What I learned from this is that there’s a lot to be said for writing about places and times that are removed in some way – time or space – from the present. As I wrote, I re-read all the novels I’ve bought over the years that were set in London, to sink back into the city in my head and to see how writers I admired had incorporated place into their storytelling. Here, in no particular order, are some of the London novels that inspired me to try creating my own.

Amaryllis Night and Day by Russell Hoban

Russell Hoban is best known for his cult novel Kleinzeit, but Amaryllis Night and Day was the first novel of his I read. It’s about a man who runs into a young woman in London. They don’t know each other, but vaguely recognise each other from their dreams. It’s bizarre and showed me that travelling around London – simply navigating the city and stepping in and out of its cultural institutions, pubs, museums – can drive a story forward.

26A by Diana Evans

This extraordinary, heartbreaking debut novel is based on the author’s experience of growing up a twin, and veers between North London in the 1980s and a shared childhood in Nigeria. It’s about the unique twin relationship, and what happens when one sister becomes an artist while the other slips away into depression.

A Concise Chinese-English Dictionary for Lovers by Xiaolu Guo

Newly arrived in England, the narrator starts out in a boarding house in West London somewhere, and ends up living with a sculptor in Hackney. Through the course of the novel she learns to speak English, so the language changes from a broken English where the meaning is there, but hidden, and finishes when her narration has become far more expressive. As a reader you register this, but it happens so fluidly that you experience what it’s like to master English yourself. Looking at some of the reviews, not everyone got it. But I adored it.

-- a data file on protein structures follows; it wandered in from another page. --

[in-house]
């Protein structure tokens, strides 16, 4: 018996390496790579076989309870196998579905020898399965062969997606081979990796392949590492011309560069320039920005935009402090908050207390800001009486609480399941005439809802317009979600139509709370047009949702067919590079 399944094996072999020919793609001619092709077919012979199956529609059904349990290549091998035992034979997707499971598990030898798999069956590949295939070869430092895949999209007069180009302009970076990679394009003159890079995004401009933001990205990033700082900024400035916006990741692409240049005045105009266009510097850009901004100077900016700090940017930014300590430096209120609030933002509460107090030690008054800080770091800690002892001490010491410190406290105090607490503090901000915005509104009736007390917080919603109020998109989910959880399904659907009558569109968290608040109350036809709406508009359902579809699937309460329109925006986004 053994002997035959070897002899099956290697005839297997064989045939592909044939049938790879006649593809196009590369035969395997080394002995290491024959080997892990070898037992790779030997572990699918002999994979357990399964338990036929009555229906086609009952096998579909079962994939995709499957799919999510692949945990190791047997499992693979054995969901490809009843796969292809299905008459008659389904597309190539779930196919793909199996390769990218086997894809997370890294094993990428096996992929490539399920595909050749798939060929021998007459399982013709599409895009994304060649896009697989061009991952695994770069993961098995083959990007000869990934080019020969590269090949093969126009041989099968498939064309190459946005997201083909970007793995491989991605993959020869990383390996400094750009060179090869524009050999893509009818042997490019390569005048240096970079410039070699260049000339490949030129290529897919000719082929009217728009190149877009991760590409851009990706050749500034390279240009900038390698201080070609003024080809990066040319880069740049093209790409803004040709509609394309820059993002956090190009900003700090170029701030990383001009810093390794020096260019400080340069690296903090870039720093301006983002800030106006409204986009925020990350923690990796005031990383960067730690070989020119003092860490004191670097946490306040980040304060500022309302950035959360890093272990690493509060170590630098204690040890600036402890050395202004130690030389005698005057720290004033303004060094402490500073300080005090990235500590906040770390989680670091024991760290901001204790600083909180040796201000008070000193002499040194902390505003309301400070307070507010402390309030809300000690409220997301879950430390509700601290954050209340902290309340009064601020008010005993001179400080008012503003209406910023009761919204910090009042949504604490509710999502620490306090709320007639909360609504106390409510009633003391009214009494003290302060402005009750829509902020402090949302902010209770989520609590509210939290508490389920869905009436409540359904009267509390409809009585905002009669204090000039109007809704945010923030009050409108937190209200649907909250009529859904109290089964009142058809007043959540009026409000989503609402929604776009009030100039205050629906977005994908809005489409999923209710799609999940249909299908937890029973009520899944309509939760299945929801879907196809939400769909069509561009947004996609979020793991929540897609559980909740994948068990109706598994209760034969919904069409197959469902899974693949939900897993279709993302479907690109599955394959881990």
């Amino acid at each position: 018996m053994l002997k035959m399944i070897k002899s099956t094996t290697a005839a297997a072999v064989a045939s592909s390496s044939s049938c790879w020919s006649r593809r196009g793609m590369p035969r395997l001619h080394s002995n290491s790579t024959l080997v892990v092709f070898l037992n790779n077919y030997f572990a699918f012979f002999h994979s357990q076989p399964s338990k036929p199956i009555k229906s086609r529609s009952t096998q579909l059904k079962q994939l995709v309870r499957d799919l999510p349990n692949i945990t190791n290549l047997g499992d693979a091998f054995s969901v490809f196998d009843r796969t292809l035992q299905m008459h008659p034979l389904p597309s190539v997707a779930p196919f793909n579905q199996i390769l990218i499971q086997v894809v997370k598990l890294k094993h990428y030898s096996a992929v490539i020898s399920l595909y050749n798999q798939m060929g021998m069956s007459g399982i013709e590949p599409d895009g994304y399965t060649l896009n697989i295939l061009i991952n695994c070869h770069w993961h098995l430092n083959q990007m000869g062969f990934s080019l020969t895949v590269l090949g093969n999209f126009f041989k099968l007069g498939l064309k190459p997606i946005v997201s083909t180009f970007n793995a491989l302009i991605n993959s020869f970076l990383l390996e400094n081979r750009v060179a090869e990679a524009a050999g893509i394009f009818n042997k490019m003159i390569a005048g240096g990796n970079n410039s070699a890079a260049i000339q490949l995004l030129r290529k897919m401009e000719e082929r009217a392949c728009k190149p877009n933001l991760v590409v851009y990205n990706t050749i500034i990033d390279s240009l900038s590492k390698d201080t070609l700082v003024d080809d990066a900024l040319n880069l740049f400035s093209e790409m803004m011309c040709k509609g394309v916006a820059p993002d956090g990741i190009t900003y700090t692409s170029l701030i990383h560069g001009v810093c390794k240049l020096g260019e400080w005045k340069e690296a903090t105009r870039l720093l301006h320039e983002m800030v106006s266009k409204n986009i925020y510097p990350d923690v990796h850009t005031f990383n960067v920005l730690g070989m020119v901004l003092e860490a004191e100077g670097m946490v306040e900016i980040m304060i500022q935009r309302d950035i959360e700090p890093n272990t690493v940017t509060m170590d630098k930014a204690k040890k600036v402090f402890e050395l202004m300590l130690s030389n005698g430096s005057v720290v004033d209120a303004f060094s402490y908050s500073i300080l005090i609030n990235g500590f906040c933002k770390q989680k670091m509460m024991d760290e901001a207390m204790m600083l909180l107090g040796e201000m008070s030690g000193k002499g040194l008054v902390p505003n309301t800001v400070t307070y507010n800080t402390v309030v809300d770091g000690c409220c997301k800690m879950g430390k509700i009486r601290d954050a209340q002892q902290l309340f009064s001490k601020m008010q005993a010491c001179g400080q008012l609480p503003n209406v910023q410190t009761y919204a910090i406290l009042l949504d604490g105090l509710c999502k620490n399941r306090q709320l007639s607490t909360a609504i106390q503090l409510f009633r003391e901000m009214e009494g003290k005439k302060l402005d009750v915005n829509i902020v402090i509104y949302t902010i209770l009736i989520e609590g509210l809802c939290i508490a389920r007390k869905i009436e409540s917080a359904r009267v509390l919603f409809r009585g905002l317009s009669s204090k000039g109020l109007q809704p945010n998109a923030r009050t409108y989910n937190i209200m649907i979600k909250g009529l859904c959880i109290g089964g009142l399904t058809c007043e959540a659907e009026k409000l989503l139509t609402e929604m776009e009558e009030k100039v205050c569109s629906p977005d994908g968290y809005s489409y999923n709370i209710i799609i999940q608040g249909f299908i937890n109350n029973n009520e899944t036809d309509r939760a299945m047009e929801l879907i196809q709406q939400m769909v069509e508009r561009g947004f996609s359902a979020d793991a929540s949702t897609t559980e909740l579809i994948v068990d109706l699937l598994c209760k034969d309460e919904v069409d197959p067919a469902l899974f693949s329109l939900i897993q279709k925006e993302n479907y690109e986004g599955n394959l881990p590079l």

Sleep with Me by Joanna Briscoe

A classic stranger comes to stay novel – young, in-love Londoners Richard and Lelia are living the urban dream with busy, creative careers, friends, romance and a flat in Bloomsbury when into their world comes Sophie, whose motives and background are murky and seductive.

Girl, Woman, Other by Bernardine Evaristo

Bernardine Evaristo is the co-founder of Spread the Word, a writers’ development organisation that aims to address the lack of diversity in UK publishing. She also won the Booker prize with this novel, her eighth, written in her distinctive prose poetry.

Girl, Woman, Other tells the stories of 12 London women, with the stories divided neatly into four sections with three characters each, creating four triangular relationships that relate to the others in all kinds of unexpected, often hidden ways, as you would expect in a city like London. As a writer, she is fabulous company – constantly letting you in on secrets, making you laugh, giving you the backstory and the endearing quirks of characters so you feel you know them.

The Child in Time by Ian McEwan

This novel opens with a familiar London scene, a hectic, crowded supermarket, and descends into horror as the main character’s daughter is kidnapped at the busy checkout. McEwan is one of those rare novelists with a strong scientific bent and here he looks at physics and the laws of time, as well as childhood and marriage. It’s a mindbender of a novel but somehow it works.

 An Experiment in Love by Hilary Mantel

Based loosely on Mantel’s own experience of studying at the School of Economics at University College London, this story takes the familiar, jolly setting of a girl’s boarding school but makes it far more unsettling, sad but also at times funny. The three main characters, Carmel, Julianne and the mysterious Karina, arrive in London from an unnamed northern town to embark on their lives. Everything is ahead of them and nothing is certain, least of all the young women they are sharing their living quarters with, as the novel’s horrifying climax brings home.

Any other London books I need to read? Feel free to share.